Online Photo Diagnosis
By William Townsend, OD, FAAO
This 12-year-old Hispanic male presented to our office with a complaint of pain and blurred vision in his right eye. Another eyecare provider had previously told his parents that his right eye was amblyopic. They reported that he had trauma to that eye when he was 4 years of age. His recent eye history was significant for trauma; his girlfriend had thrown a pencil across the classroom, apparently as a sign of affection. The point of the pencil struck his right eye. He presented with a complaint of minimal discomfort, but he reported blurred vision in the affected eye. Presenting acuities were OD 20/100, and OS 20/20.
Slit lamp examination of the right eye revealed an old corneal scar inferior to the visual axis. A 3mm full thickness corneal laceration was noted in the temporal cornea. Instillation of fluorescein revealed Seidel's sign at the site of the entry wound. There was shallowing of the anterior chamber and fluffy, white cortical material floating in the vitreous. The anterior chamber also had significant flare and cells. We noted an eyelash embedded in the anterior surface of the iris. The lens showed cortical clouding surrounding the lip of the wound.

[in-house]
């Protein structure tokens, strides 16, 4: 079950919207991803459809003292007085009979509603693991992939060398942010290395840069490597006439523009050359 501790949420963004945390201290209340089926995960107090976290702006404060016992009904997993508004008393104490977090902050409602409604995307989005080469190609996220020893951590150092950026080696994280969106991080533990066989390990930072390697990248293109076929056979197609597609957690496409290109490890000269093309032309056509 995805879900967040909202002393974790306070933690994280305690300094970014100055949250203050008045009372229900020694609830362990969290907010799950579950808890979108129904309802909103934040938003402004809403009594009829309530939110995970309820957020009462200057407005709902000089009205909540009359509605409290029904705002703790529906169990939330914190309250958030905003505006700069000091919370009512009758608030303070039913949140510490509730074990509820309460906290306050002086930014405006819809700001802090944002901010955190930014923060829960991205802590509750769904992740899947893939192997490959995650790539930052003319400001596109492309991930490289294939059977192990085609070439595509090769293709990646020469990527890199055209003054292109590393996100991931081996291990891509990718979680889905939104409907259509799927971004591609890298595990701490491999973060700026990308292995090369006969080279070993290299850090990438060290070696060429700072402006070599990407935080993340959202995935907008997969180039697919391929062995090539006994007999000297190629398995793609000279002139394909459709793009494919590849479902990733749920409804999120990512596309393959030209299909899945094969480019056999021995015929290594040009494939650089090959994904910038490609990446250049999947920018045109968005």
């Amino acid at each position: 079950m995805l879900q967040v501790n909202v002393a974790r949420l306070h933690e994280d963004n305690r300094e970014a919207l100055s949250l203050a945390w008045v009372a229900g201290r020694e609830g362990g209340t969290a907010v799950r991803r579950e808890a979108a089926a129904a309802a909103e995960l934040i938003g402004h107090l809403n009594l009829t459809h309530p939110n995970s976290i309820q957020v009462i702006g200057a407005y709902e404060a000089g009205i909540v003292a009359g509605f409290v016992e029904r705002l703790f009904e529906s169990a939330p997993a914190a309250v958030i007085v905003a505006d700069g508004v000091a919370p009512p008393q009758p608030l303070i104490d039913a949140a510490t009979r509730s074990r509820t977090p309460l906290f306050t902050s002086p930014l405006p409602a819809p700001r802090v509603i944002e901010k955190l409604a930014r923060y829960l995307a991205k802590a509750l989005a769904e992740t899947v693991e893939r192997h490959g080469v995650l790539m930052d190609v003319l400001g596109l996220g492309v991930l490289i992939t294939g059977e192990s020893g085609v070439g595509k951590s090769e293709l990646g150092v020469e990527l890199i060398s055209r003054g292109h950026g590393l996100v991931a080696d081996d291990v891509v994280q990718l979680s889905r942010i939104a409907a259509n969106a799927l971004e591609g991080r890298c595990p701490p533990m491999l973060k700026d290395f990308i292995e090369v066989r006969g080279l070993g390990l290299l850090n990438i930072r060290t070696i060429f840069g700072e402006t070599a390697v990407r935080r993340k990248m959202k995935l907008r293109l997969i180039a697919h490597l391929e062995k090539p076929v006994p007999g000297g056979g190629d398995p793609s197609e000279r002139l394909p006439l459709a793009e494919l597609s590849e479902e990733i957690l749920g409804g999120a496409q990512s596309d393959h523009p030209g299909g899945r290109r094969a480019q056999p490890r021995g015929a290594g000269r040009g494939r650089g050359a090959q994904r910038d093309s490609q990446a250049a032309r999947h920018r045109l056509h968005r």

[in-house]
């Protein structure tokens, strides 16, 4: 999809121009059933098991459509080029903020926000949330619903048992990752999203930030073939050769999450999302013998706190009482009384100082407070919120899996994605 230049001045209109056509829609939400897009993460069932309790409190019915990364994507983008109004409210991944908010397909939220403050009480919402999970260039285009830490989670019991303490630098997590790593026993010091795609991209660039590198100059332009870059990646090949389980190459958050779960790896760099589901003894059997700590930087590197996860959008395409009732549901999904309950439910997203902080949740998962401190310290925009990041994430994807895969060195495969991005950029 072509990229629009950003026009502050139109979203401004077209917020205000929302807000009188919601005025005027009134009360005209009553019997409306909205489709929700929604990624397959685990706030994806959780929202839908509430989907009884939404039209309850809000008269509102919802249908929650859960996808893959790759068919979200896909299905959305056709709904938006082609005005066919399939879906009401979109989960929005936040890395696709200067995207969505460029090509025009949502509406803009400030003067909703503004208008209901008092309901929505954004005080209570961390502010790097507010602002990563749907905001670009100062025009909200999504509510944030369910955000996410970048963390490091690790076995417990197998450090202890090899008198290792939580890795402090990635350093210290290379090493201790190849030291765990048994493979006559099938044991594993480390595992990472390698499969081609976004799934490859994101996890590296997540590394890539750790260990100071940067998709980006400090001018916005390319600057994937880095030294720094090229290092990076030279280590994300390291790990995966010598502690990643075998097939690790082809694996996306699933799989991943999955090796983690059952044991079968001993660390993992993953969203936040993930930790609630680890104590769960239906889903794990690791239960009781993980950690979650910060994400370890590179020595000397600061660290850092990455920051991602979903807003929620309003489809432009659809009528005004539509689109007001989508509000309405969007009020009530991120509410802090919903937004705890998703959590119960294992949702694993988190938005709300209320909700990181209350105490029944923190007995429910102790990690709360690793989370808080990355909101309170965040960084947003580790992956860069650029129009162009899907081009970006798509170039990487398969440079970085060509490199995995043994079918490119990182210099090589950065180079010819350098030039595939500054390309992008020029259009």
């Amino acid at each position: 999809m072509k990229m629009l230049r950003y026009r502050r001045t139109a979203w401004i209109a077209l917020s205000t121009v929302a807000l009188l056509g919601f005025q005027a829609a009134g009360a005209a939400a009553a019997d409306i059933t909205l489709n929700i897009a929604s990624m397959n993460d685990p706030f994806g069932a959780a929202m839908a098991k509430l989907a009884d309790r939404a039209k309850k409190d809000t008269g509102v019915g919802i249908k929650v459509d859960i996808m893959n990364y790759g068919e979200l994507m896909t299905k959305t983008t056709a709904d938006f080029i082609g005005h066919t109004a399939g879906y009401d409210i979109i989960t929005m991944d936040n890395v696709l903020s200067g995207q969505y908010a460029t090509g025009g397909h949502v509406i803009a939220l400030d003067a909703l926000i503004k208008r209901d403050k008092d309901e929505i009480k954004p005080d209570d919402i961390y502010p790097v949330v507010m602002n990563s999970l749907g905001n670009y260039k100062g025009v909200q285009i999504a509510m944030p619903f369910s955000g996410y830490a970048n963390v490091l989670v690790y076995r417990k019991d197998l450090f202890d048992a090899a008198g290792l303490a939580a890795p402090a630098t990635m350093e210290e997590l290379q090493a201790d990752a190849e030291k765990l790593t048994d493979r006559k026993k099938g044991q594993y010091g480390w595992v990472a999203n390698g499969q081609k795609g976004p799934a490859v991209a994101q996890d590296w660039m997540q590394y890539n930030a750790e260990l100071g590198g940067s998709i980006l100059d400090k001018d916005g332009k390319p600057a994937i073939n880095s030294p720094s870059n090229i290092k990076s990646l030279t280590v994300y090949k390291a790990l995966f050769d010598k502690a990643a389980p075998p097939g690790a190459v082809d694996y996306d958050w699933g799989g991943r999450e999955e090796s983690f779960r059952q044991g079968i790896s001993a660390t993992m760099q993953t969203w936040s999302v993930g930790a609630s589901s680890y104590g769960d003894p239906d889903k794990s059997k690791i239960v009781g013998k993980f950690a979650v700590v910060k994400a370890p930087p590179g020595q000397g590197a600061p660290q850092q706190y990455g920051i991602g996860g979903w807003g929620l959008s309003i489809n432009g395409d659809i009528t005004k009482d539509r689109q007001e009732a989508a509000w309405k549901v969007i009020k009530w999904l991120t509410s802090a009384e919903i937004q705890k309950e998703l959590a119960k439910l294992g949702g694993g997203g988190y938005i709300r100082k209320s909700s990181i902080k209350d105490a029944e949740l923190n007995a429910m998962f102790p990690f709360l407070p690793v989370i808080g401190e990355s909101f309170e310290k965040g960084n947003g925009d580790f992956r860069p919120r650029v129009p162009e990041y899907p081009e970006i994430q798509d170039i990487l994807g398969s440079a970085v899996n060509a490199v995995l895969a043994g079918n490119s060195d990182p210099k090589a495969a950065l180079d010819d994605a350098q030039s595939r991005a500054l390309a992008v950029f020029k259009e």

Our diagnosis was full thickness corneal laceration with Seidel sign and traumatic cataract secondary to penetrating injury. We contacted an ophthalmologist with whom we work closely. Our plan was to instill a topical antibiotic and use a soft lens to create a tapenade. Once the Night & Day (Ciba Vision) lens was in place, the flow of aqueous was significantly reduced. The following morning, the patient reported reduced discomfort; there was no evidence of endophthalmitis. Once the bandage lens was removed, the passage of aqueous resumed. We instructed the patient not to eat or drink anything and sent him to the ophthalmologist.
The surgeon sutured the wound and then performed cataract surgery with implantation of an intraocular lens. Ultimately, the best-corrected vision in the operated eye was 20/80. He has since been lost to follow up.
Penetrating ocular injuries vary in severity, from a microperforation that ultimately self seals to wounds that require enucleation. Secondary endophthalmitis may be difficult to distinguish from the injury and its sequel, but you should look for and recognize early clinical signs and symptoms of endophthalmitis such as reduced vision, hypopyon, vitritis, or retinal periphlebitis. Factors that increase risk for endophthalmitis include retained foreign body, injury in a rural setting, delay in primary wound closure, and loss of the crystalline lens.
When it is necessary to refer for surgical intervention, it is important to advise the patient to not drink or eat anything (NPO). Anesthesia inhibits the normal coughing response to aspiration of foreign material, including regurgitated stomach contents. Aspiration of solid, acidic, or gastric contents can cause potentially life-threatening pneumonia. This is much less likely to occur when the patient has not had anything to eat or drink for several hours prior to the procedure.